A good team helps keep everyone buoyed up, everyone has less than great days and a team that works well together can support members when they need it and keep learning going even when times are tough. There are always issues in any workplace and every school has its niggles that can bring down staff morale, often these are out of the influence of the class teacher but rather than throw up your hands there are some small ways you can help your team feel valued, skilled and appreciated.

1- Bribery. Yep, bribery is one way I show my team how much I appreciate them. We have our emergency box basically a big plastic box filled with essentials (pain killers, tissues, deodorant, sanitary products, hair ties) and of course biscuits, chocolate and other food are always welcome! Our school doesn’t provide tea and coffee so I buy it for the team- and if I spot an interesting herbal tea or hot chocolate on offer I usually bung that in too!

2- Praise. Specific, timely and delivered in the way that person wants to hear it, and backed up with an email that they can keep in their performance management file! I’m also quick to share feedback that I get from parents and other professionals we often share this at the start of our weekly team meetings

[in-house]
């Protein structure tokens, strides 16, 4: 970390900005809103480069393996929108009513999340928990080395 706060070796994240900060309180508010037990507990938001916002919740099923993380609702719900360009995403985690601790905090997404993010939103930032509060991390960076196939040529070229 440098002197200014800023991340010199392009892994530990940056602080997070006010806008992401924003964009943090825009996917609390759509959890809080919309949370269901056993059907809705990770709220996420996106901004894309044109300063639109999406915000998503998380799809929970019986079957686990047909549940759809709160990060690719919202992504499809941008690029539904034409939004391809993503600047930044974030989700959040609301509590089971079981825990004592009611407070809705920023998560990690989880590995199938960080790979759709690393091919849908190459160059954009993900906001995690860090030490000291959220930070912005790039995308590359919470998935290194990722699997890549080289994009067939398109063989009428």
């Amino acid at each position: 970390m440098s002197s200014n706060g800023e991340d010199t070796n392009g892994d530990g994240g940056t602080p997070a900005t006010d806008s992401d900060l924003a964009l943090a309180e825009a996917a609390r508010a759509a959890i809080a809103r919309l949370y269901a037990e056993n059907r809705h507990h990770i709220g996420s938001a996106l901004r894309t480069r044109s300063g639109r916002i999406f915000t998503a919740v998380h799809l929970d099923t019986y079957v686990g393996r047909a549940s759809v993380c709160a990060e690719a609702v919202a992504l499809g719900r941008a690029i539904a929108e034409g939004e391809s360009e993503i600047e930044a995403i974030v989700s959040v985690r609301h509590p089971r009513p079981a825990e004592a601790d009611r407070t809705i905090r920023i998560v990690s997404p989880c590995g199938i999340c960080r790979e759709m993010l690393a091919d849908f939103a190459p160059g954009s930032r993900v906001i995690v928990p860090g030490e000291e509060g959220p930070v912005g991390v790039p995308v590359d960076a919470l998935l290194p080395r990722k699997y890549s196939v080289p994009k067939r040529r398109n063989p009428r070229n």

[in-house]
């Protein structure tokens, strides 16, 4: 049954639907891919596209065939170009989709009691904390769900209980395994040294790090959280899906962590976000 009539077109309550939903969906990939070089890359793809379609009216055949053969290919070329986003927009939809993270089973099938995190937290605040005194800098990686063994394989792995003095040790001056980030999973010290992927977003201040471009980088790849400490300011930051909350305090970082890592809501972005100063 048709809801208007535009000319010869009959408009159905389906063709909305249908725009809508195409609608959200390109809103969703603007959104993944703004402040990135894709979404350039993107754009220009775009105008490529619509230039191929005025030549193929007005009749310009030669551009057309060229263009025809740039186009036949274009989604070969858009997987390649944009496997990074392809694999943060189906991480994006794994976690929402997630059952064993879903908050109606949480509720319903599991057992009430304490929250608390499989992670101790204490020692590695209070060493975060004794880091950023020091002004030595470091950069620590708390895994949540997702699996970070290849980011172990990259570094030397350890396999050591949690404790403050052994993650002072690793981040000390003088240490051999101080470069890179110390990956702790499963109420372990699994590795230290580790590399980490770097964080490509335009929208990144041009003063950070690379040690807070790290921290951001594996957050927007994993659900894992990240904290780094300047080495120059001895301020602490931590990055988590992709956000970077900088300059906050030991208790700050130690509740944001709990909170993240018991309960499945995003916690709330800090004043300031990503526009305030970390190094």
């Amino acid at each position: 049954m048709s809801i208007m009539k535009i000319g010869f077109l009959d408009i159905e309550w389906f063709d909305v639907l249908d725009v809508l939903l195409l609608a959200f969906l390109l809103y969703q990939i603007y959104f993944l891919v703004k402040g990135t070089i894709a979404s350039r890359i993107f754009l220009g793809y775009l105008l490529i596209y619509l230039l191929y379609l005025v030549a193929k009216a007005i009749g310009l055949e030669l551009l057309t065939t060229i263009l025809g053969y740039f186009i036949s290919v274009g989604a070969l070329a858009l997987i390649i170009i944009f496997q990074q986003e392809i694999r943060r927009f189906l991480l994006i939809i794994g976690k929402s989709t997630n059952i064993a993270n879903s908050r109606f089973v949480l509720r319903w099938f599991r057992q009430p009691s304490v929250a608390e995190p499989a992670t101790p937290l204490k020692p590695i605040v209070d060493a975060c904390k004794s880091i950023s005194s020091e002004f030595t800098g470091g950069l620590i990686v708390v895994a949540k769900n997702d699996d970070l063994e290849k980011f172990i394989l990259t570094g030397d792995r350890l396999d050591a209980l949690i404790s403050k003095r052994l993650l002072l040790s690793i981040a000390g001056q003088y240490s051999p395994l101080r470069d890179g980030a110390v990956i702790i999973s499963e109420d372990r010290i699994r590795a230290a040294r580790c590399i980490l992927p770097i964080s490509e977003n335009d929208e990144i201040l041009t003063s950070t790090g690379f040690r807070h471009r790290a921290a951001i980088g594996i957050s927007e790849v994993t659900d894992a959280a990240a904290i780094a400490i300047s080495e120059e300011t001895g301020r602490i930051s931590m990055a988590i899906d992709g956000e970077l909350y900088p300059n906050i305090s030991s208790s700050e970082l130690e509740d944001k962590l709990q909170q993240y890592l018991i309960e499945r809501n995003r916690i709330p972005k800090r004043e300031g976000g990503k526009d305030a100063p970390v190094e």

3- Responsibility. Each member of the class team has a specific responsibility that fits their skills- ICT champion who uploads all the photos from the cameras and makes sure I-Pads are charged, an environment person who keeps our messy play area tidy and comes up with exciting ideas for displays and a couple more. Each member of staff is encouraged to push the whole team including me when it comes to their area. Giving staff responsibility helps me but it also gives the team ownership of the class.

4- Knowledge. What is a P-Level? How are targets set? Our team meetings often involve a 20 minute ‘training’ on  topics as diverse as block play, P-levels, early reading strategies, Piaget and Vygotsky and more. Staff that know the why as well as the what are staff that feel empowered and ready to stand up for what they believe is best for the students. This works in the other direction too- key workers are encouraged to share what they know about their students, to input into targets and planning and each week we take one student  and share what they have achieved, what we admire about them and our top tips for working with them.

5- Play together. From team tea out once a half term to birthday celebrations to a 10 minute debrief over a cuppa most nights the team that plays together stays together!